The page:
Nothing worries Louis Armstrong for long. “Mama taught me,” he says, “that anything you can’t get—the hell with it!” This philosophy may be at the root of Armstrong’s rumored differences with militants of the Black Power generation. Nobody has flatly called him Uncle Tom but there have been inferences. Julius Hobson, a Washington ghetto leader, said during Armstrong’s Shoreham appearance last July, “He’s a good, happy black boy. He hasn’t played to a black audience in ten years. I’m glad I saw him though, but I wouldn’t come here if I had to pay. He’s an interesting example of the black man’s psychology but if he took this band”—two whites, three Negroes, a Filipino—“down on U street it would start a riot.” Armstrong, who remembers that not long ago everyone cheered him for having an integrated band, is genuinely puzzled by such comments.

He was not eager to talk civil rights. When I first mentioned the subject, as he dried out between shows in the dingy dressing room at Atlantic City, Pops suddenly began to snore. The next time he merely said, “There is good cats and bad cats of all hues. I used to tell Jack Teagarden—he was white and from Texas just like you—‘I’m a spade and you an ofay. We've got the same soul—so let’s blow.’”

One morning, however, he approached the racial topic on his own. “When I was coming along, a black man had hell. On the road he couldn’t find no decent place to eat, sleep, or use the toilet—service-station cats see a bus of colored bandsmen drive up and they would sprint to lock their restroom doors. White places wouldn’t let you in and the black places all run-down and funky because there wasn’t any money behind ‘em. We Negro entertainers back then tried to stay in private homes—where at least we wouldn’t have to fight bedbugs for sleep and cockroaches for breakfast. Why, do you know I played ninety-nine million hotels I couldn’t stay at? And if I had friends blowing at some all-white nightclub or hotel I couldn’t get in to see ‘em—or them to see me. One time in Dallas, Texas, some ofay stops me as I enter this hotel where I’m blowing the show—me in a goddamn tuxedo, now!—and tells me I got to come round to the back door. As time went on and I made a reputation I had it put in my contracts that I wouldn’t play no place I couldn’t stay. I was the first Negro in the business to crack them big white hotels—Oh, yeah! I pioneered, Pops! Nobody much remembers that these days."

“Years ago I was playing the little town of Lubbock, Texas, when this white cat grabs me at the end of the show—he’s full of whiskey and trouble. He pokes on my chest and says, ‘I don’t like niggers!’ These two cats with me was gonna practice their Thanksgiving carving on that dude. But I say, ‘No, let the man talk. Why don’t you like us, Pops?’ And would you believe that cat couldn’t tell us, Pops? So he apologizes—crying and carrying on. Said he was just juiced and full of deep personal sorrows—something was snapping at his insides, you see—and then he commenced bragging on my music. Yeah! And dig this: that fella and his whole family come to be my friends! When I’d go back through Lubbock, Texas, for many many years they would make old Satchmo welcome and treat him like a king.”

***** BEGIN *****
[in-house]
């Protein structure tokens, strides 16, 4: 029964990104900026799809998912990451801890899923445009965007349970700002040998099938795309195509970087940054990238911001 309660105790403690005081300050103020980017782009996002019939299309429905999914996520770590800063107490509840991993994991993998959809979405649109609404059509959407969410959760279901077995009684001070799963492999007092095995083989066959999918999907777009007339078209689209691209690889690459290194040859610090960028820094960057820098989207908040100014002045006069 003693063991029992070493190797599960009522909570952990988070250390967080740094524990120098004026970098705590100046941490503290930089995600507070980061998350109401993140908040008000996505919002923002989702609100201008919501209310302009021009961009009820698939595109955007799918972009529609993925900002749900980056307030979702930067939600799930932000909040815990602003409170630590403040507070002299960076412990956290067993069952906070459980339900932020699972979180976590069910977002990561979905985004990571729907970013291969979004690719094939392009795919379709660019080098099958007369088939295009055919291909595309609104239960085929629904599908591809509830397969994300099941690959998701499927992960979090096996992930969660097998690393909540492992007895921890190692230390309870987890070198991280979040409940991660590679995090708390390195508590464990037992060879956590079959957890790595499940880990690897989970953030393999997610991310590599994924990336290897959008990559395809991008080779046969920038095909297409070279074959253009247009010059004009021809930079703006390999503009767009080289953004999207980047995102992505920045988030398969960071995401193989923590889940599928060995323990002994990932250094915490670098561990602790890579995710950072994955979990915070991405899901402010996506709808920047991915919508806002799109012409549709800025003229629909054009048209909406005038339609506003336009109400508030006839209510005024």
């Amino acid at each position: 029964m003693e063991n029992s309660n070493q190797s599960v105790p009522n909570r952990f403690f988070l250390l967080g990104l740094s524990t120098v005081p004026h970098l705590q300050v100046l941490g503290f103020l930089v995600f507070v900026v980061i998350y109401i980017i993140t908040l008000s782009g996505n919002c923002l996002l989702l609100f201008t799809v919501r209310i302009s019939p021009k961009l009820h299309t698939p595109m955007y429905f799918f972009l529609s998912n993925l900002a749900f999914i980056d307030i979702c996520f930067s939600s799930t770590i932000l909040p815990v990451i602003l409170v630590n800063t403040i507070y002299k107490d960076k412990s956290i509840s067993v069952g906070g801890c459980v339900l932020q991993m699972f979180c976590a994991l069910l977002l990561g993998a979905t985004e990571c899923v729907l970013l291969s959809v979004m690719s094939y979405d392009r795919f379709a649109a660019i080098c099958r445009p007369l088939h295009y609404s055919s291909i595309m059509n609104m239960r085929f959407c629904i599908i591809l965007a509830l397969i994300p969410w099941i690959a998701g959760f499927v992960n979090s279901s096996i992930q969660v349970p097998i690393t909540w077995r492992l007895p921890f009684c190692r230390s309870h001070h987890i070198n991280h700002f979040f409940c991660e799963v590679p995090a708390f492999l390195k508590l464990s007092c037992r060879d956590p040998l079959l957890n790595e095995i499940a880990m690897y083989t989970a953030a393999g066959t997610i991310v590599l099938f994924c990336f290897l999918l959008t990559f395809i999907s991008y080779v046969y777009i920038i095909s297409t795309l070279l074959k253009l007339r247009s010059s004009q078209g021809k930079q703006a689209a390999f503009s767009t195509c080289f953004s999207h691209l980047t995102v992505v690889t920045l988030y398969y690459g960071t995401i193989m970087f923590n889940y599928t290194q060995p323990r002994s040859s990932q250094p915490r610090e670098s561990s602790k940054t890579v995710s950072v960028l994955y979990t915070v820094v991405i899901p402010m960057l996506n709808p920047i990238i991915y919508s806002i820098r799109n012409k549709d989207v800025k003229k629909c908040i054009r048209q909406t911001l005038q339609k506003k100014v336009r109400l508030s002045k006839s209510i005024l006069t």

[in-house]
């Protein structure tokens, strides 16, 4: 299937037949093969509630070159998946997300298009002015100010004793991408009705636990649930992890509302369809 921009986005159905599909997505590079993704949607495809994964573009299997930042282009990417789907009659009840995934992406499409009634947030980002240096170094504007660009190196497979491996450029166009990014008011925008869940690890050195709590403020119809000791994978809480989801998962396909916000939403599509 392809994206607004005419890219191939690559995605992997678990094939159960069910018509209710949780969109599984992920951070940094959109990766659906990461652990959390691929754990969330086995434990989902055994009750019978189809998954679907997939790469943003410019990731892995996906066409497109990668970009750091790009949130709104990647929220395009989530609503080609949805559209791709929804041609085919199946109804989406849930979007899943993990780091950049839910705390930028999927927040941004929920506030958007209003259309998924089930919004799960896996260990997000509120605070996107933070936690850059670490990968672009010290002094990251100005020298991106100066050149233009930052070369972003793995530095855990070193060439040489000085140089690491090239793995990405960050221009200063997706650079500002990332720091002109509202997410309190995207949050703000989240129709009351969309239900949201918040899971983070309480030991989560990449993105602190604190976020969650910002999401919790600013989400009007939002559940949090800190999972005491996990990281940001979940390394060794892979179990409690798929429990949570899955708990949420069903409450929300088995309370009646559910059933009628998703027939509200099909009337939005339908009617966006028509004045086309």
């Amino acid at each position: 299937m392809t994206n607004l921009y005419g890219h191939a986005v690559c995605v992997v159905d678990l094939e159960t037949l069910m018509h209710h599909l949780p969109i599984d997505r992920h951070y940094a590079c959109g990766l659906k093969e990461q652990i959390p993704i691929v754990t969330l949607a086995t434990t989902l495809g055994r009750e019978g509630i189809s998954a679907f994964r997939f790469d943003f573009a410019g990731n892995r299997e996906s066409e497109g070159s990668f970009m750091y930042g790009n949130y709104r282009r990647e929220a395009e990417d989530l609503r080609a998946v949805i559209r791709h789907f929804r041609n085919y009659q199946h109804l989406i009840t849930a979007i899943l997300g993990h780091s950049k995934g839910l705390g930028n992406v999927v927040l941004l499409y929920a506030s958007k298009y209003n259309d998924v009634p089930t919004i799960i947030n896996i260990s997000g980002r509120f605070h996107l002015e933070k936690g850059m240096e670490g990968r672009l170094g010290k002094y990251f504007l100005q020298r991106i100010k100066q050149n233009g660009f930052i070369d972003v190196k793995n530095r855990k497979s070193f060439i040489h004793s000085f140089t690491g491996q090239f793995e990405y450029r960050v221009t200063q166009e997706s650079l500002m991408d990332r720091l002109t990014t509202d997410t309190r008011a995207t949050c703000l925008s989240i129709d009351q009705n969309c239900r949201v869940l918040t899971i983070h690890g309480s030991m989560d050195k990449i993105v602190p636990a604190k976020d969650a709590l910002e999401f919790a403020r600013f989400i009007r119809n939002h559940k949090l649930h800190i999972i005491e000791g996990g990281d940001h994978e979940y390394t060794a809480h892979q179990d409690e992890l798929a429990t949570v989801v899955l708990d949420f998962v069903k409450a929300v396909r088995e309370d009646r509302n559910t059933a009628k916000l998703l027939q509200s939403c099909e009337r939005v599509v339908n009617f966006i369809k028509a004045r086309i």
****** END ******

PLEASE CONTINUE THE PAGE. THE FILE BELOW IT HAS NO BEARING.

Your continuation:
“Quite naturally, it didn’t always test out that pleasurable. I knew some cats was blowing one-nighters in little sawmill stops down in Mississippi, and one time these white boys—who had been dancing all night to the colored cats’ sounds—chased ‘em out on the highway and whipped ‘em with chains and cut their poor asses with knives! Called it ‘nigger knocking.’ No reason—except they was so goddamn miserable they had to mess everybody else up, ya dig? Peckerwoods! Oh, this world’s mothered some mean sons! But they try such stunts on the young Negroes we got coming along now--well, then the trouble starts. Young cats, they ain't setting around these days saying 'Yessuh' or 'Nawsuh.' Which I ain't knocking; everybody got to be his own man, Pops. No man oughta be treated like dirt."

"If you didn't have a white captain to back you in the old days--to put his hand on your shoulder--you was just a damn sad nigger. If a Negro had the proper white man to reach the law and say, 'What the hell you mean locking up my nigger?' then--quite naturally--the law would walk him free. Get in that jail without your white boss, and yonder comes the chain gang! Oh, danger was dancing all around you back then."

"Up north wasn't much to brag on in many ways. Not only people put your color down but you had mobsters. One night this big, bad-ass hood crashes my dressing room in Chicago and instructs me that I will open in such-and-such a club in New York the next night. I tell him I got this Chicago engagement and don't plan no traveling. And I turn my back on him to show I'm so cool. Then I hear this sound: SNAP! CLICK! I turn around and he has pulled this vast revolver on me and cocked in. Jesus, it look like a canon and sound like death! So I look down that steel and say, 'Weeelllll, maybe I do open in New York tomorrow.' That night I got every Chicago tough me or my pals knew--and it must have been eighteen hundred of 'em--to flock around and pass the word I wasn't to be messed with. And I didn't go to New York. Very Very shortly, however, I cut on out of town and went on tour down South. And the mob didn't mess with me again. They never wanted me dead, wanted me blowing so they could rake in my bread."